Saturday, June 27, 2009

Good movies and bad advertising.


This is the poster from the Stephen Frears movie Dirty Pretty Things. Is Audrey Tatou a dirty thing or a pretty thing, or possibly both?

That's the thing. This is a poster of Audrey Tatou, but this isn't her character from the movie. She plays a very shy and timid hotel maid from Turkey working without a visa in London.

The letters of different fonts on different colored swatches of paper make it look like the movie might be about blackmail. Not really. It's about the army of foreign born people who do all the dirty jobs that make it possible for a city like London to exist.


The star of the movie, the protagonist who moves the action forward and who gets most of the screen is my adopted actor Chiwetel Ejiofor. He plays a man without a visa working multiple jobs to survive, trying to hide a secret from his past in his home country.


Also featured in the movie is Sophie Okonedo, who plays the hooker with a heart of gold part. Oddly, she is the only character who sounds like she has a British accent. Ms. Okonedo got an Oscar nomination for Hotel Rwanda opposite Don Cheadle. She's very good in both parts, and the roles are very different. She's the only character with lines who seems to be from the United Kingdom, though maybe they meant her to be West Indian. We know she can do an accent other than her true British accent, but not in this movie. That was a strange choice.

She's also damned adorable, not that I would notice.

Who am I kidding? I notice that all the time.

Still, I liked the film though the ad campaign was completely clueless.


Here's another movie I liked with an odd ad campaign. This poster for the 1996 Czech movie Kolya does a good job of show what it's about, especially the tag line about "the ultimate bachelor has finally met his match". It's the story of a man in his fifties who has to take care of a little boy through a strange set of circumstances.

The bad advertising is the girl in the dress. If you go to the movie waiting for the important scene with the girl in the dress, you will be disappointed. We see her in one scene for a few seconds. The main characters are driving somewhere, and we see her from the window of the car. She has no lines.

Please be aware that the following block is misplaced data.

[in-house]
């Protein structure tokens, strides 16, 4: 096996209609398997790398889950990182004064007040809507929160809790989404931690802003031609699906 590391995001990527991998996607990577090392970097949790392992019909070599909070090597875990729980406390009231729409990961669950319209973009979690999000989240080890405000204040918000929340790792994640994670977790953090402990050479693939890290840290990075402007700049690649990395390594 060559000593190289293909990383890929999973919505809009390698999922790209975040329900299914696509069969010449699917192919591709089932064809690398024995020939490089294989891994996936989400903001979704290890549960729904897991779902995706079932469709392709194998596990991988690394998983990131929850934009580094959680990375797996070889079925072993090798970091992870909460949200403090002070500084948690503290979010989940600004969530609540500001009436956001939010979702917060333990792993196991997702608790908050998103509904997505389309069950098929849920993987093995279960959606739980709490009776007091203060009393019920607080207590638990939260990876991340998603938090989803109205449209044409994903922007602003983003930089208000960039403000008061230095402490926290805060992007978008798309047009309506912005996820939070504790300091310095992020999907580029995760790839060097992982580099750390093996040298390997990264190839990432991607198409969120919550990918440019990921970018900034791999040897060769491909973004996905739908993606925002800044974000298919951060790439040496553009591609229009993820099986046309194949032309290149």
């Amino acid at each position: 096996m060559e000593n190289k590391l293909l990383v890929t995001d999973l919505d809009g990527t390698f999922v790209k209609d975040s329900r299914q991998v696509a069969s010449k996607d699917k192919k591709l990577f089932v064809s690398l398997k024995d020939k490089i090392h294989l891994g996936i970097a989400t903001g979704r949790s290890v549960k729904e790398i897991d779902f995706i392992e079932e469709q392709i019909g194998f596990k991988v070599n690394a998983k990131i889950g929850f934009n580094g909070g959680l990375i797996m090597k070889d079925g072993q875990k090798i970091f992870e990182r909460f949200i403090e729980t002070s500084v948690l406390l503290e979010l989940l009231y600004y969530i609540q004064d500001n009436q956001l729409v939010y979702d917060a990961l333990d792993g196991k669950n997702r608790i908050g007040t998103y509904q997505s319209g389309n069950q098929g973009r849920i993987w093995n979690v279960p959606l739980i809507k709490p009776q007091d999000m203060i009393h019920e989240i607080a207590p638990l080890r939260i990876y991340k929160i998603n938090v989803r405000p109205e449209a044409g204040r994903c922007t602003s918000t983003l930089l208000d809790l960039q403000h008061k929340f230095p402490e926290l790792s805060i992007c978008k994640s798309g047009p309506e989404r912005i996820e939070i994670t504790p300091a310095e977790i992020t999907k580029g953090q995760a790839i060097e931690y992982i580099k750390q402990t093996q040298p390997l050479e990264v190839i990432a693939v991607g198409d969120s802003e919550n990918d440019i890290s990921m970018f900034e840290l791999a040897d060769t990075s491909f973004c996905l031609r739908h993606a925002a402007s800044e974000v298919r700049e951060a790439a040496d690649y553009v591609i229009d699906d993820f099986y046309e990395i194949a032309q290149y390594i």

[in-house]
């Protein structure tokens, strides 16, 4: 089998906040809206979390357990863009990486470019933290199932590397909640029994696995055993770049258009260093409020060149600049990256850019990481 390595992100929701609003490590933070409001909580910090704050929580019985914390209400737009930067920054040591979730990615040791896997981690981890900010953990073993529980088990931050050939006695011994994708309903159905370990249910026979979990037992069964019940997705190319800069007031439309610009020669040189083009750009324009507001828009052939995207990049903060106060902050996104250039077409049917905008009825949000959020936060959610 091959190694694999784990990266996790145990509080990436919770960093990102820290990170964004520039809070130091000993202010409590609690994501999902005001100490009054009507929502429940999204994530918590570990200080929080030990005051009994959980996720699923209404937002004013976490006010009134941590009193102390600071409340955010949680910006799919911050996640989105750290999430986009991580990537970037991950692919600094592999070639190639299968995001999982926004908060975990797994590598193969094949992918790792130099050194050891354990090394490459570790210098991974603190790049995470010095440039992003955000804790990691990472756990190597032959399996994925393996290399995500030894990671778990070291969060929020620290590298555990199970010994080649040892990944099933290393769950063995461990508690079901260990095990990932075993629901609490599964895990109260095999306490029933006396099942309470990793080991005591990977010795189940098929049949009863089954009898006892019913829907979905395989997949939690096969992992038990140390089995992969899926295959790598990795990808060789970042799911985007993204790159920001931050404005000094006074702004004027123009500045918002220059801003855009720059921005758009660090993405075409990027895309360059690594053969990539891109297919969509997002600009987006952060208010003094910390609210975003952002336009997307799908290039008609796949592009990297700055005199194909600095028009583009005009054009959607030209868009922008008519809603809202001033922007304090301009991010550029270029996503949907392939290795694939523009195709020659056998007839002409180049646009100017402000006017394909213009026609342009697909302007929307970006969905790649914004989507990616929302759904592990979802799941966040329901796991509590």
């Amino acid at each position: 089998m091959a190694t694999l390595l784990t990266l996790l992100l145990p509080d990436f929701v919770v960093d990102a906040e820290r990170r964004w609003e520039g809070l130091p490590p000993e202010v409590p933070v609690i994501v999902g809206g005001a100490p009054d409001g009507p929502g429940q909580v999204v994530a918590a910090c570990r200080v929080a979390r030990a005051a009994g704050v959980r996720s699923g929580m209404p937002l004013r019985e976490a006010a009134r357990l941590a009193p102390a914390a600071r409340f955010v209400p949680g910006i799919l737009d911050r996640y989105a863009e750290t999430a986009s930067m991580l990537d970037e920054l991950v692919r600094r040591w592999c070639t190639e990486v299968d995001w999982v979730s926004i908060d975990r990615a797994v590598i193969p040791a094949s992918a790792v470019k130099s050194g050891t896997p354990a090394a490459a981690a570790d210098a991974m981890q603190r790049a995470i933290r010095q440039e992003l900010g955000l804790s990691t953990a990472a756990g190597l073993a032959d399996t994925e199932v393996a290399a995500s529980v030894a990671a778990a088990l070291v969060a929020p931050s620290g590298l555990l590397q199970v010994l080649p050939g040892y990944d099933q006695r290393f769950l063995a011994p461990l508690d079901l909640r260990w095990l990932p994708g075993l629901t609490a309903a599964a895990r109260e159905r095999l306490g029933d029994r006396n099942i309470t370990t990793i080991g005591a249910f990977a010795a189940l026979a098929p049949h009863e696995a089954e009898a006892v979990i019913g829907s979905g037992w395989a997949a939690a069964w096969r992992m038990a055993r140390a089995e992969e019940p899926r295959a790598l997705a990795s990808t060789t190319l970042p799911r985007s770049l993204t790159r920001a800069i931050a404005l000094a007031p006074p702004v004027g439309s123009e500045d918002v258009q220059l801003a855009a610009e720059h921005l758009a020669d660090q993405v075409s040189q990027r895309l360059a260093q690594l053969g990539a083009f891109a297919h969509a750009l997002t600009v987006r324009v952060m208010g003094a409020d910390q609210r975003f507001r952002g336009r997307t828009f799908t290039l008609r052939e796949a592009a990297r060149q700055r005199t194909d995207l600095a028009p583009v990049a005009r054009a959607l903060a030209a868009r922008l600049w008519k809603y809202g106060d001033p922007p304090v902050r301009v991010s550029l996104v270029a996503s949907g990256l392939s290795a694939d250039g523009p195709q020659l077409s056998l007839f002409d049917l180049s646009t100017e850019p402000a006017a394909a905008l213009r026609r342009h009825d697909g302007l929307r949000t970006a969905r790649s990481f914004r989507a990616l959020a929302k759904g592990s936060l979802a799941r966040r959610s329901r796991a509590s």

Do you remember Cool Hand Luke? Do you remember the girl who washed the car? If you saw it, of course you do. The car wash girl got about ten times as much screen time as the girl in the dress did in Kolya. I looked online and none of the posters for Cool Hand Luke include a picture of the girl, who was played by the starlet Joy Harmon.

I bring this up because when Kolya had small print ads in the newspapers, the picture was cropped so all you saw was the girl. Not the man and the boy, the true stars of the movie, the pretty girl you see for a few seconds.

Good movies, but bad advertising. With all the money they spend on this stuff, you'd think they could do a better job.

3 comments:

Margaret Benbow said...

You're right, of course. The bad advertising is on purpose--they despise their audience so much they think some flash of backside in the ads will bring folks running,no matter how false.
Did love that movie Kolya, though! And in Dirty Pretty Things, one of the most satisfying moments in cinema (for me) happened at the end when the vicious exploiter of the immigrants woke up to find his kidney missing!

dguzman said...

I agree with Margaret--this crappy sex-sells thing is just what advertisers do, thinking the LCD appeal is always golden. Ridiculous.

Based on your review, I really would like to see that Pretty Dirty Dirties or whatever, but I HATE H-A-T-E hate Audrey Tatou. It was all I could do to sit through her little simpy-faced performance in Da Vinci Code. I know it's an irrational hatred; she's obviously talented. But there's just something about that face of hers that bugs me.

Matty Boy said...

Thanks for the comments.

As for Audrey Tatou hatred, I have always had this problem when trying to find a movie for friends to see. Dealing with the rational (and sometimes not so rational) dislikes for certain actors among my movie going friends is always a challenge. For example, one of my buddies hates Danny DeVito, and we had to go to L.A. Confidential only over his objections. He actually liked the film when he saw it, but still I know if DeVito is in something, my friend Dave will probably not want to see it.